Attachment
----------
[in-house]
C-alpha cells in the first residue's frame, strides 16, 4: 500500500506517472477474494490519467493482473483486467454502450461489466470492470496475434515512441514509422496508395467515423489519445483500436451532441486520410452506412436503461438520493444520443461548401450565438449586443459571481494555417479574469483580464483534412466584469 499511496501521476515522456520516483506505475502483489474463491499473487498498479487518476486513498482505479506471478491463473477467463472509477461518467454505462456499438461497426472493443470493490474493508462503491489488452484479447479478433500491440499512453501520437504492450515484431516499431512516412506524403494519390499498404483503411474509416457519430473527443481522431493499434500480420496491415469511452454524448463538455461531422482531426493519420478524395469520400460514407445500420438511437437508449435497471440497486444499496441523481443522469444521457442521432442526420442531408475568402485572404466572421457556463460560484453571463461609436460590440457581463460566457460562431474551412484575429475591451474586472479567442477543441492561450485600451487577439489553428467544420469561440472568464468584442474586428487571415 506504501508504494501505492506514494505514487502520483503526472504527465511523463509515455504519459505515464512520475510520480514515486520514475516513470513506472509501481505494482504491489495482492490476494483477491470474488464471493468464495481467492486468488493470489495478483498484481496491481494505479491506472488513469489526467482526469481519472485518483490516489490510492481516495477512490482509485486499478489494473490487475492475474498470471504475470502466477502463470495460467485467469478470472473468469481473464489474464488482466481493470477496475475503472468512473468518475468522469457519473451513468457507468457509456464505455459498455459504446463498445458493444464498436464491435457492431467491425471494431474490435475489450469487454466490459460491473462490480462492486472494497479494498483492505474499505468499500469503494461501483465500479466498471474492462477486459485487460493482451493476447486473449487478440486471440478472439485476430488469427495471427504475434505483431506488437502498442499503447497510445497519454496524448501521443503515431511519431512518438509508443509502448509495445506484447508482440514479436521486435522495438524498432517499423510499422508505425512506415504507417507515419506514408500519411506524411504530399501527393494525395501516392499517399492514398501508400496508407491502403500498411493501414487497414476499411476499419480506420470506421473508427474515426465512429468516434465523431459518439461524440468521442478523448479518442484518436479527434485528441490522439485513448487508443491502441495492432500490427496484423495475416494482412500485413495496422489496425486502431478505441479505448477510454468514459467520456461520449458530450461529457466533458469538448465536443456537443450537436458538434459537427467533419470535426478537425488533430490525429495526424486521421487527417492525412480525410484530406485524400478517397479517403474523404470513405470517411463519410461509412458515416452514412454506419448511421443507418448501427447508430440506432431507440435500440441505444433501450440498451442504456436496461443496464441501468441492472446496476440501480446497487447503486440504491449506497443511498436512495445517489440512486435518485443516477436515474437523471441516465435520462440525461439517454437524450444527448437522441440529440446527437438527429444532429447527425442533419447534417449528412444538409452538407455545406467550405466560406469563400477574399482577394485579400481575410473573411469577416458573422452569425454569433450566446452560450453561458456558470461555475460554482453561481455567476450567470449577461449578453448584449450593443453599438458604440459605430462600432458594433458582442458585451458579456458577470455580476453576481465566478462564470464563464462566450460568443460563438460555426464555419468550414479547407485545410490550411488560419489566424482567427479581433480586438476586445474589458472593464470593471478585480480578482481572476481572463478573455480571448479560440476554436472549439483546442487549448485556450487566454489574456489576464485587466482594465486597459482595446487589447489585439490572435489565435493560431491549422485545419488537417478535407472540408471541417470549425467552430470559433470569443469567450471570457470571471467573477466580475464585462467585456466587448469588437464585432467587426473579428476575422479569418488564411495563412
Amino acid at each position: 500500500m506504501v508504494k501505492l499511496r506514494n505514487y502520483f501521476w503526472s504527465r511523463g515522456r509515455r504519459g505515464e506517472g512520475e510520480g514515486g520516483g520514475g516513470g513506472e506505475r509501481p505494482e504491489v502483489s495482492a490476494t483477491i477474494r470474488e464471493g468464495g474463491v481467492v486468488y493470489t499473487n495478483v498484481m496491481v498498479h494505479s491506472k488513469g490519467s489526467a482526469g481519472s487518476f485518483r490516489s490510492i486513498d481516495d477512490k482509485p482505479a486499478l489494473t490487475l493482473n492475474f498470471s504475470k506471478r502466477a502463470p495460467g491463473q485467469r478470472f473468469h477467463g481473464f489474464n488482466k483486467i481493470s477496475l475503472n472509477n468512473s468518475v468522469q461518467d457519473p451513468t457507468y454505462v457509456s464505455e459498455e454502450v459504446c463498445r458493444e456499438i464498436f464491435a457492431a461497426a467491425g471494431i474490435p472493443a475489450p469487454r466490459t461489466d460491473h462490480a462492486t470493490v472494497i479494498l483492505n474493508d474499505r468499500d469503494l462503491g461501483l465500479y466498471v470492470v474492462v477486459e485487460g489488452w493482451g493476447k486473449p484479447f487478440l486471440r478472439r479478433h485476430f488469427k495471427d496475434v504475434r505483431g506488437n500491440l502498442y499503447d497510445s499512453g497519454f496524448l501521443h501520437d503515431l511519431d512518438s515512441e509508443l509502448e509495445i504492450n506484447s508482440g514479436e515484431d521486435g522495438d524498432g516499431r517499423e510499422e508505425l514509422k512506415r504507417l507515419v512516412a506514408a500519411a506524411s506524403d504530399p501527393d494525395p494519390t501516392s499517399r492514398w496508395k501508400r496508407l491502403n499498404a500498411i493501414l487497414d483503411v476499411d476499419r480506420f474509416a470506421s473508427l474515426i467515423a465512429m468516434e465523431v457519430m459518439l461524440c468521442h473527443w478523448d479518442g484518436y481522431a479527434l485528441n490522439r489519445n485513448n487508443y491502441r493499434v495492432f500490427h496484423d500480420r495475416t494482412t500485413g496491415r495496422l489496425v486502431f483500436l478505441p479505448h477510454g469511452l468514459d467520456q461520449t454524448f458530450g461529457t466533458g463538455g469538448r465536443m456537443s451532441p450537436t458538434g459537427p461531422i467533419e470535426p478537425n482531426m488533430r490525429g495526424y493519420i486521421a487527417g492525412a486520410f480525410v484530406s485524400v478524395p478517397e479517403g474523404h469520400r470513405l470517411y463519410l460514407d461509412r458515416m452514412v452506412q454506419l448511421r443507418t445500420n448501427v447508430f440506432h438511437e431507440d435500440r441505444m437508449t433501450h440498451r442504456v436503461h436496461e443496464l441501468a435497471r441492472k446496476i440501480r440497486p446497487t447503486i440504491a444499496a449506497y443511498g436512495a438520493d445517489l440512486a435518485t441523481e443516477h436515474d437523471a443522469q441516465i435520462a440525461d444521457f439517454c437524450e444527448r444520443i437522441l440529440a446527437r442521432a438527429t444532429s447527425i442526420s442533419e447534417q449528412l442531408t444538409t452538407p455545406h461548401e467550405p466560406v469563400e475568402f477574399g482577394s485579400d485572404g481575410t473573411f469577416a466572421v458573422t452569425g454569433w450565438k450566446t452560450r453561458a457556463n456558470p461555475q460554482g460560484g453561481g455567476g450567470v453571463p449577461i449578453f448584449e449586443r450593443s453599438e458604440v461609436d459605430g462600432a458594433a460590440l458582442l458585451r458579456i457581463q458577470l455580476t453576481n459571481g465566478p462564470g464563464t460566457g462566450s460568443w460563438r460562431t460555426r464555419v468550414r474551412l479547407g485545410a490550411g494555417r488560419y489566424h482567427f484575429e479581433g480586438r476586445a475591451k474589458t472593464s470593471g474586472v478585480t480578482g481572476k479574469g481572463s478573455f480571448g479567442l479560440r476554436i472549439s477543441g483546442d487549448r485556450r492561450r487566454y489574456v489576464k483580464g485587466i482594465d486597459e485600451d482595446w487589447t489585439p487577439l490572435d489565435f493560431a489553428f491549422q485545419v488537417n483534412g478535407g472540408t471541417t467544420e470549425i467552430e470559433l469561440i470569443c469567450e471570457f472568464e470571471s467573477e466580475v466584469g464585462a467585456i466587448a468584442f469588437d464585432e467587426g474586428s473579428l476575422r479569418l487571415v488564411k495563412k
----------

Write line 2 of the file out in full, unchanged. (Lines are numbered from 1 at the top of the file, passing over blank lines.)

C-alpha cells in the first residue's frame, strides 16, 4: 500500500506517472477474494490519467493482473483486467454502450461489466470492470496475434515512441514509422496508395467515423489519445483500436451532441486520410452506412436503461438520493444520443461548401450565438449586443459571481494555417479574469483580464483534412466584469 499511496501521476515522456520516483506505475502483489474463491499473487498498479487518476486513498482505479506471478491463473477467463472509477461518467454505462456499438461497426472493443470493490474493508462503491489488452484479447479478433500491440499512453501520437504492450515484431516499431512516412506524403494519390499498404483503411474509416457519430473527443481522431493499434500480420496491415469511452454524448463538455461531422482531426493519420478524395469520400460514407445500420438511437437508449435497471440497486444499496441523481443522469444521457442521432442526420442531408475568402485572404466572421457556463460560484453571463461609436460590440457581463460566457460562431474551412484575429475591451474586472479567442477543441492561450485600451487577439489553428467544420469561440472568464468584442474586428487571415 506504501508504494501505492506514494505514487502520483503526472504527465511523463509515455504519459505515464512520475510520480514515486520514475516513470513506472509501481505494482504491489495482492490476494483477491470474488464471493468464495481467492486468488493470489495478483498484481496491481494505479491506472488513469489526467482526469481519472485518483490516489490510492481516495477512490482509485486499478489494473490487475492475474498470471504475470502466477502463470495460467485467469478470472473468469481473464489474464488482466481493470477496475475503472468512473468518475468522469457519473451513468457507468457509456464505455459498455459504446463498445458493444464498436464491435457492431467491425471494431474490435475489450469487454466490459460491473462490480462492486472494497479494498483492505474499505468499500469503494461501483465500479466498471474492462477486459485487460493482451493476447486473449487478440486471440478472439485476430488469427495471427504475434505483431506488437502498442499503447497510445497519454496524448501521443503515431511519431512518438509508443509502448509495445506484447508482440514479436521486435522495438524498432517499423510499422508505425512506415504507417507515419506514408500519411506524411504530399501527393494525395501516392499517399492514398501508400496508407491502403500498411493501414487497414476499411476499419480506420470506421473508427474515426465512429468516434465523431459518439461524440468521442478523448479518442484518436479527434485528441490522439485513448487508443491502441495492432500490427496484423495475416494482412500485413495496422489496425486502431478505441479505448477510454468514459467520456461520449458530450461529457466533458469538448465536443456537443450537436458538434459537427467533419470535426478537425488533430490525429495526424486521421487527417492525412480525410484530406485524400478517397479517403474523404470513405470517411463519410461509412458515416452514412454506419448511421443507418448501427447508430440506432431507440435500440441505444433501450440498451442504456436496461443496464441501468441492472446496476440501480446497487447503486440504491449506497443511498436512495445517489440512486435518485443516477436515474437523471441516465435520462440525461439517454437524450444527448437522441440529440446527437438527429444532429447527425442533419447534417449528412444538409452538407455545406467550405466560406469563400477574399482577394485579400481575410473573411469577416458573422452569425454569433450566446452560450453561458456558470461555475460554482453561481455567476450567470449577461449578453448584449450593443453599438458604440459605430462600432458594433458582442458585451458579456458577470455580476453576481465566478462564470464563464462566450460568443460563438460555426464555419468550414479547407485545410490550411488560419489566424482567427479581433480586438476586445474589458472593464470593471478585480480578482481572476481572463478573455480571448479560440476554436472549439483546442487549448485556450487566454489574456489576464485587466482594465486597459482595446487589447489585439490572435489565435493560431491549422485545419488537417478535407472540408471541417470549425467552430470559433470569443469567450471570457470571471467573477466580475464585462467585456466587448469588437464585432467587426473579428476575422479569418488564411495563412